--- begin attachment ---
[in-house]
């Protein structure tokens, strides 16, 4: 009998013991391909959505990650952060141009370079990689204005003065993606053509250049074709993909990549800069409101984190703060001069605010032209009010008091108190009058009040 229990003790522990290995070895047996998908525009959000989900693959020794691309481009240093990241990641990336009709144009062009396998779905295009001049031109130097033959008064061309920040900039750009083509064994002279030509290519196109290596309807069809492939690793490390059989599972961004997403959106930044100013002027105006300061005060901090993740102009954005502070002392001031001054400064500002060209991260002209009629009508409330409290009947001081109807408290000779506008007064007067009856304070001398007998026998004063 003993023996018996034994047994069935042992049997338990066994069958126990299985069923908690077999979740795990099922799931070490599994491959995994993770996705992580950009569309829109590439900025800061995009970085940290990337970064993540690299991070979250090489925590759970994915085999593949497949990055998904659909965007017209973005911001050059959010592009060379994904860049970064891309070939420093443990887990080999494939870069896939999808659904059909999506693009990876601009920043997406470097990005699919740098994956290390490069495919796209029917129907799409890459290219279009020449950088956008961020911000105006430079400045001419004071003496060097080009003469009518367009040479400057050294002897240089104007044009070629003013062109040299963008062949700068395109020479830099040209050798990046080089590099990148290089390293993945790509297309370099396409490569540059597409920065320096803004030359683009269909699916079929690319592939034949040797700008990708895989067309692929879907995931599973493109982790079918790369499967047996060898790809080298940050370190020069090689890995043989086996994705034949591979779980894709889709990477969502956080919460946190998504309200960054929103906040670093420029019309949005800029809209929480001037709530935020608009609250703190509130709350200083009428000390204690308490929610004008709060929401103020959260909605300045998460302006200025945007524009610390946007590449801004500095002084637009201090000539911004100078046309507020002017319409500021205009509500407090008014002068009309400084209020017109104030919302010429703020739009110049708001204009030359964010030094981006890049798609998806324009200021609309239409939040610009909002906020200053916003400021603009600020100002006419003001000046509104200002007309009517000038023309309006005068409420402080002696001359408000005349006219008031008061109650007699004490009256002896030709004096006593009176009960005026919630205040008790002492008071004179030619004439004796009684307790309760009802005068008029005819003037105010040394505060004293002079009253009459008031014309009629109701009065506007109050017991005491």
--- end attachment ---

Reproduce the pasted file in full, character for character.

[in-house]
């Protein structure tokens, strides 16, 4: 009998013991391909959505990650952060141009370079990689204005003065993606053509250049074709993909990549800069409101984190703060001069605010032209009010008091108190009058009040 229990003790522990290995070895047996998908525009959000989900693959020794691309481009240093990241990641990336009709144009062009396998779905295009001049031109130097033959008064061309920040900039750009083509064994002279030509290519196109290596309807069809492939690793490390059989599972961004997403959106930044100013002027105006300061005060901090993740102009954005502070002392001031001054400064500002060209991260002209009629009508409330409290009947001081109807408290000779506008007064007067009856304070001398007998026998004063 003993023996018996034994047994069935042992049997338990066994069958126990299985069923908690077999979740795990099922799931070490599994491959995994993770996705992580950009569309829109590439900025800061995009970085940290990337970064993540690299991070979250090489925590759970994915085999593949497949990055998904659909965007017209973005911001050059959010592009060379994904860049970064891309070939420093443990887990080999494939870069896939999808659904059909999506693009990876601009920043997406470097990005699919740098994956290390490069495919796209029917129907799409890459290219279009020449950088956008961020911000105006430079400045001419004071003496060097080009003469009518367009040479400057050294002897240089104007044009070629003013062109040299963008062949700068395109020479830099040209050798990046080089590099990148290089390293993945790509297309370099396409490569540059597409920065320096803004030359683009269909699916079929690319592939034949040797700008990708895989067309692929879907995931599973493109982790079918790369499967047996060898790809080298940050370190020069090689890995043989086996994705034949591979779980894709889709990477969502956080919460946190998504309200960054929103906040670093420029019309949005800029809209929480001037709530935020608009609250703190509130709350200083009428000390204690308490929610004008709060929401103020959260909605300045998460302006200025945007524009610390946007590449801004500095002084637009201090000539911004100078046309507020002017319409500021205009509500407090008014002068009309400084209020017109104030919302010429703020739009110049708001204009030359964010030094981006890049798609998806324009200021609309239409939040610009909002906020200053916003400021603009600020100002006419003001000046509104200002007309009517000038023309309006005068409420402080002696001359408000005349006219008031008061109650007699004490009256002896030709004096006593009176009960005026919630205040008790002492008071004179030619004439004796009684307790309760009802005068008029005819003037105010040394505060004293002079009253009459008031014309009629109701009065506007109050017991005491």